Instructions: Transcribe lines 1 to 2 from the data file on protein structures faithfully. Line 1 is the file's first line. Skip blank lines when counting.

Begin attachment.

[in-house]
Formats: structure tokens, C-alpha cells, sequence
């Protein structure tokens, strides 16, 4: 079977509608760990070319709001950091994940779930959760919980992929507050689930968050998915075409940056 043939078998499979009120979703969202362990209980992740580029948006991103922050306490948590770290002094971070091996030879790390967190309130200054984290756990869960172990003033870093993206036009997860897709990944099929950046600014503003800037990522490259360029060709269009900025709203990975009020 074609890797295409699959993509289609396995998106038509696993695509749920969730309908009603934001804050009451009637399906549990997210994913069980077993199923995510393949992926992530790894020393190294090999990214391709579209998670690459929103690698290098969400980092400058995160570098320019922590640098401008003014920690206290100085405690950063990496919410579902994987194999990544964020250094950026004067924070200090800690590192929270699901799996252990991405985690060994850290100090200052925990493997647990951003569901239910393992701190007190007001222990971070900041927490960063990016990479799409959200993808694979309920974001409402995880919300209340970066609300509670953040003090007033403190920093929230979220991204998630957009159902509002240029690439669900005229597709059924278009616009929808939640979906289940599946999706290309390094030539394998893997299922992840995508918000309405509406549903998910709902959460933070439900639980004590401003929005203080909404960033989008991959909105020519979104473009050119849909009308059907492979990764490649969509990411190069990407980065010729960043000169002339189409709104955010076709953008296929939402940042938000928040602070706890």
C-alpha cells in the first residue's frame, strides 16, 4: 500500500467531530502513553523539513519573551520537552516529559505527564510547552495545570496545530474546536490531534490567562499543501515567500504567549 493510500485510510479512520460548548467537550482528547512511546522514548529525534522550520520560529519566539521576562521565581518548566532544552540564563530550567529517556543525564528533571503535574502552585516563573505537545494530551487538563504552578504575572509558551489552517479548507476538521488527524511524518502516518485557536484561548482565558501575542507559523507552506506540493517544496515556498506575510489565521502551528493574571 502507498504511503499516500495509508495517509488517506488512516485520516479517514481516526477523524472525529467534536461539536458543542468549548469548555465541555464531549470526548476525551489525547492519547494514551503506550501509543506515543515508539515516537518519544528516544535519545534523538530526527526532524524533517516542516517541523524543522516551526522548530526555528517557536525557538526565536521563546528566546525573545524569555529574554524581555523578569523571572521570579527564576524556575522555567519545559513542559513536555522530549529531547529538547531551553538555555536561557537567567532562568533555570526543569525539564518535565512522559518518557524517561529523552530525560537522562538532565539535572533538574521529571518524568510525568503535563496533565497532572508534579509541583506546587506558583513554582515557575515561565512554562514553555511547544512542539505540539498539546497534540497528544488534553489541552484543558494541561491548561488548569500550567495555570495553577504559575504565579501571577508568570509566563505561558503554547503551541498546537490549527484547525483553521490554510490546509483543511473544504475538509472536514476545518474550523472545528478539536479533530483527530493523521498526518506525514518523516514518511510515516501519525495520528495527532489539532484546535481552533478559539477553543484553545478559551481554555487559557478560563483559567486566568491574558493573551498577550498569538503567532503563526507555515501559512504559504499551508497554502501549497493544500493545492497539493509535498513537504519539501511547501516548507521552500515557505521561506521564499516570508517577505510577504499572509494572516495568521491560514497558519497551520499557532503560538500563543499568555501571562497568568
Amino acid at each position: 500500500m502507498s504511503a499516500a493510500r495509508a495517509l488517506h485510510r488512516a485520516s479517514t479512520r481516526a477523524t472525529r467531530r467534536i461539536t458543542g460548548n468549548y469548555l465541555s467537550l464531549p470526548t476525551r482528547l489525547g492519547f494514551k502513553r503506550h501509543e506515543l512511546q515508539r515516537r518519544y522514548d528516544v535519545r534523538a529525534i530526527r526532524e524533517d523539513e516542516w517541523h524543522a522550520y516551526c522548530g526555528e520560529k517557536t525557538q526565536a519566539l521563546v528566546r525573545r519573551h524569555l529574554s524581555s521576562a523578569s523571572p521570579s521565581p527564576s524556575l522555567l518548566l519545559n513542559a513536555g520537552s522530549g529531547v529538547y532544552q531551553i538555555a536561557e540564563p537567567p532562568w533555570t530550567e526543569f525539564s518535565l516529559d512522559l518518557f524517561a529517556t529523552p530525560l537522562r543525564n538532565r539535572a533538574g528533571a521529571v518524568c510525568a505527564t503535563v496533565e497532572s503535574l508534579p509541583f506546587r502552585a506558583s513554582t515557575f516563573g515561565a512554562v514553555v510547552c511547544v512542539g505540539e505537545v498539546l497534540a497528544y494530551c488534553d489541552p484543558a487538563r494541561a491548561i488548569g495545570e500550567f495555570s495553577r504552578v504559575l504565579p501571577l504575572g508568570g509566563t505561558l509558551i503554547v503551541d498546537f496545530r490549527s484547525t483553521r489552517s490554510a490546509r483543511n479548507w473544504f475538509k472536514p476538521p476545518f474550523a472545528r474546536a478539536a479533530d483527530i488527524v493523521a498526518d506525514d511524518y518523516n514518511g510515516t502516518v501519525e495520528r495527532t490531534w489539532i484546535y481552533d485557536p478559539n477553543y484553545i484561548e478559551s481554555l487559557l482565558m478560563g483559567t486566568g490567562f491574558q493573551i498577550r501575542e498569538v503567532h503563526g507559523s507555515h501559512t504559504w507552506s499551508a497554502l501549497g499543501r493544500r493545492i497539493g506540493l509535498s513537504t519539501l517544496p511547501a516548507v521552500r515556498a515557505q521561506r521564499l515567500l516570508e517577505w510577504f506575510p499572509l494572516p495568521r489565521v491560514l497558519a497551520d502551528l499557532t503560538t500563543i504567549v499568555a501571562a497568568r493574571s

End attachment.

[in-house]
Formats: structure tokens, C-alpha cells, sequence